One of the most interesting side effects of early press screenings is that critics see films before their consensuses or controversies coalesce. If you go back and read my original review of Star Wars: The Last Jedi, published three days before the movie opened in theaters, it’s utterly clueless as to the reception awaiting the film. The Force Awakens was an enormous critical and commercial success; four years later, it still holds the title of the biggest domestic box office in history. The Last Jedi seemed to do everything The Force Awakens did on a bigger and more emotional scale. How could it fail?

Technically, it didn’t. With The Rise of Skywalker about to open in theaters, The Last Jedi remains the ninth-biggest movie in U.S. history, and the 13th-biggest movie ever worldwide. Still, a vocal minority of fans hated the movie. (it’s weird how fans in this context means people who despise something, but that’s where we are these days.) Their complaints focused on a few areas. Naysayers accused The Last Jedi of being too jokey, or breaking certain established rules of Star Wars physics, or espousing progressive values, or dismissing some of the larger mysteries established in The Force Awakens by director J.J. Abrams, or turning the franchise’s foundational hero, Luke Skywalker, into a bitter old man.

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In retrospect, I should have suspected some of these takes were coming, because while there were a lot of different objections to The Last Jedi, almost all of them are extensions of the film’s message. In its own quiet way, Star Wars: The Last Jedi is shockingly and almost perversely anti-Star Wars.

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That doesn’t mean I think, as some of the more extreme and ill-informed fans argued upon The Last Jedi’s release, that writer/director Rian Johnson hates Star Wars. His love of the series, its characters, and its iconography is clear from The Last Jedi’s opening moments right through its final emotional tableau. What Johnson may not like — or at least what I see The Last Jedi as deeply suspicious of — is Star Wars’ endless need to return to the same concepts in movie after movie. The Last Jedi suggests this series needs to evolve beyond what it has been for 40 years if it’s going to remain relevant. The Last Jedi is his attempt to start that evolution — and to warn longtime Star Wars fans that they may need to loosen their grip on this thing that they love so dearly.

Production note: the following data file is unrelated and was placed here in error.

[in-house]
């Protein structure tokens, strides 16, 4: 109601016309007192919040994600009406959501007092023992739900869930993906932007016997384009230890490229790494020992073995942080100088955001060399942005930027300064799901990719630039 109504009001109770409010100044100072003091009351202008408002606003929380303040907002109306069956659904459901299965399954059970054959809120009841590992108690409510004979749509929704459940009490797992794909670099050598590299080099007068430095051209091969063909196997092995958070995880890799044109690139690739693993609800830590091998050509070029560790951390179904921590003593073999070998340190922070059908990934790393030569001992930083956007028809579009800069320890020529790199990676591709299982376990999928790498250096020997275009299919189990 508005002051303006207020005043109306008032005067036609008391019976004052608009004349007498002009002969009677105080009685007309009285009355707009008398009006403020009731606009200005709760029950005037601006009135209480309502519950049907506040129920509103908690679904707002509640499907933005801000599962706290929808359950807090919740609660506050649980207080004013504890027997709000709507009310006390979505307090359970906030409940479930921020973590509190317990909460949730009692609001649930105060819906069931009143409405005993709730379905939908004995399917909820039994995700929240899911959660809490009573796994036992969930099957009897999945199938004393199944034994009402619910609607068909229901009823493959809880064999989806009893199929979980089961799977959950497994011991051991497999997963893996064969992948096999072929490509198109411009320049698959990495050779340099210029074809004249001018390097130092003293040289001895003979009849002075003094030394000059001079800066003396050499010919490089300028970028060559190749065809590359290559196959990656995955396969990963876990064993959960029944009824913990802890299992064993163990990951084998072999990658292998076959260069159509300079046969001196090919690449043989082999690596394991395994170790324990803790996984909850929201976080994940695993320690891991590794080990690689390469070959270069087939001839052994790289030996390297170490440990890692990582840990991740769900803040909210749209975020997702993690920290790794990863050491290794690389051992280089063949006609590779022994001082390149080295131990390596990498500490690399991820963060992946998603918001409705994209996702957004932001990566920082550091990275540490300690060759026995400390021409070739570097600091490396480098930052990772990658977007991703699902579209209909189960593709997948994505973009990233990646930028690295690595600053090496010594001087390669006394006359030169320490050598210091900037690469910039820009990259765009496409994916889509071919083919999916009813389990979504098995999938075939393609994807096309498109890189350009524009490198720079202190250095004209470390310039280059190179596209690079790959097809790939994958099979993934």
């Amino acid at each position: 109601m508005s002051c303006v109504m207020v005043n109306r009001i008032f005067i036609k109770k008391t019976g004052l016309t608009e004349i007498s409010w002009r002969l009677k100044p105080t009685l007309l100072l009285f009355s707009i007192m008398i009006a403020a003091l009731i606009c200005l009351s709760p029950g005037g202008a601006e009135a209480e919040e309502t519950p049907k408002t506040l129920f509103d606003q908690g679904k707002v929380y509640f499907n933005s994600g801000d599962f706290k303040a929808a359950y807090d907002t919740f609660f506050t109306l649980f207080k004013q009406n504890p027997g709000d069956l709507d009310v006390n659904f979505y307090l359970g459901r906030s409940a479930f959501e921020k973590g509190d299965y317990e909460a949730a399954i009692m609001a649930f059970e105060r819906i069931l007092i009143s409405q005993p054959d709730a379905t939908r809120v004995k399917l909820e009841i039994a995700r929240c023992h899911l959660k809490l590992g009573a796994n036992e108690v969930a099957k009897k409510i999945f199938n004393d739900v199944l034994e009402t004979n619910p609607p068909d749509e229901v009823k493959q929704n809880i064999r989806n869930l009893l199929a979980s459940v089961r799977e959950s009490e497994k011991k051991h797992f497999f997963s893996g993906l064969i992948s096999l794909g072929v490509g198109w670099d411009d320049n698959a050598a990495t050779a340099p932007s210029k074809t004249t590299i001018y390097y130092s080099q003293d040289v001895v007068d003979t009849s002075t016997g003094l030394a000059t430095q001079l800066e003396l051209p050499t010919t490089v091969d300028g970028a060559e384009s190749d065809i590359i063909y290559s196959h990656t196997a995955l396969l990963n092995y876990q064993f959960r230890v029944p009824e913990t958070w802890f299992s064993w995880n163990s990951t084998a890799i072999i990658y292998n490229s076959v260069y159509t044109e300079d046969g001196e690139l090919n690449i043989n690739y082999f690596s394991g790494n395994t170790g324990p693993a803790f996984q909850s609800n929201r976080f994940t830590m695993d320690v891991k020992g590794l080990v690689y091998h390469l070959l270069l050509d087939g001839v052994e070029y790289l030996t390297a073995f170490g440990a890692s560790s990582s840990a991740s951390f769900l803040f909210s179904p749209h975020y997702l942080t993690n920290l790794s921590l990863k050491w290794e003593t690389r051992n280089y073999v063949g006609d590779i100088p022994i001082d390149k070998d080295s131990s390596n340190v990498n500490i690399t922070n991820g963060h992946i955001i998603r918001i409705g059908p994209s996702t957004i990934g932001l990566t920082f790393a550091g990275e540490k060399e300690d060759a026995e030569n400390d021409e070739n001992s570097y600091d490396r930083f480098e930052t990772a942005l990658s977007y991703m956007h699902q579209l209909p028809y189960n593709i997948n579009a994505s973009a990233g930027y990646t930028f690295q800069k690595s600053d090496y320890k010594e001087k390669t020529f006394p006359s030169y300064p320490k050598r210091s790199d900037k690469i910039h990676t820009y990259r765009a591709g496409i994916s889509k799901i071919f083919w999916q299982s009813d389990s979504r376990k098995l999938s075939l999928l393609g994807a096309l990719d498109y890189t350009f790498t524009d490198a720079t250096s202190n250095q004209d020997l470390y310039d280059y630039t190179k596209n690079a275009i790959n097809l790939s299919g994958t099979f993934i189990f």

The film that preceded Johnson’s, Star Wars: The Force Awakens, did introduce a new generation of Star Wars characters, including Force-sensitive scavenger Rey and First Order defector Finn. The movie itself, though, was almost slavishly indebted to the original Star Wars trilogy. It brought back many of the series’ most beloved heroes and it put all the actors, old and new, into a story that recycled almost every significant beat from 1977’s Star Wars. It begins with a droid on a desert planet carrying a message of vital importance to an orphan and ends with the heroes blowing up a dollar store Death Star after a wise old hero sacrifices his life at the hands of a younger evildoer with whom he shares a complicated past.

The Last Jedi definitely shares some DNA with Star Wars’s very first sequel, The Empire Strikes Back, but Johnson’s film not only differs from it in several important ways, it strongly argues that any demand for blind devotion to the plot points of the earlier films is misguided. Throughout The Last Jedi, characters insist upon discarding the past and embracing the future. In fact, this is the only thing the heroes, represented by Luke Skywalker, and the villains, represented by Kylo Ren, agree on in the film.

Kylo repeatedly tries to convince Rey to join him on the Dark Side of the Force. His argument returns to the same key point: They should forget Luke, forget Supreme Leader Snoke, and rule together. (It’s basically “OK boomer” as a government platform.) When Kylo and Rey communicate telepathically via the Force, Kylo urges Rey to “let the past die. Kill it, if you have to.” Later, when they are physically reunited and work together to kill Snoke and his guards, he says once again “It’s time to let old things die. Snoke... Skywalker... the Sith... the Jedi... the rebels. Rey... I want you to join me. We can rule together and bring a new order to the galaxy.”

One might assume that because Kylo Ren is one of The Last Jedi’s antagonists that the audience is supposed to reject his philosophy. Instead, it’s curiously aligned with Luke Skywalker’s. Luke spends the entire film trying to convince Rey that she should not become a Jedi. “It's time for the Jedi to end,” he tells her during one of their earliest conversations. He insists that “if you strip away the myth and look at their deeds, the legacy of the Jedi is failure.” And after Rey finally gives up trying to convince Luke to teach her the ways of the Force, Luke attempts to burn down the ancient tree that serves as the repository of the books that hold all of the group’s accumulated knowledge.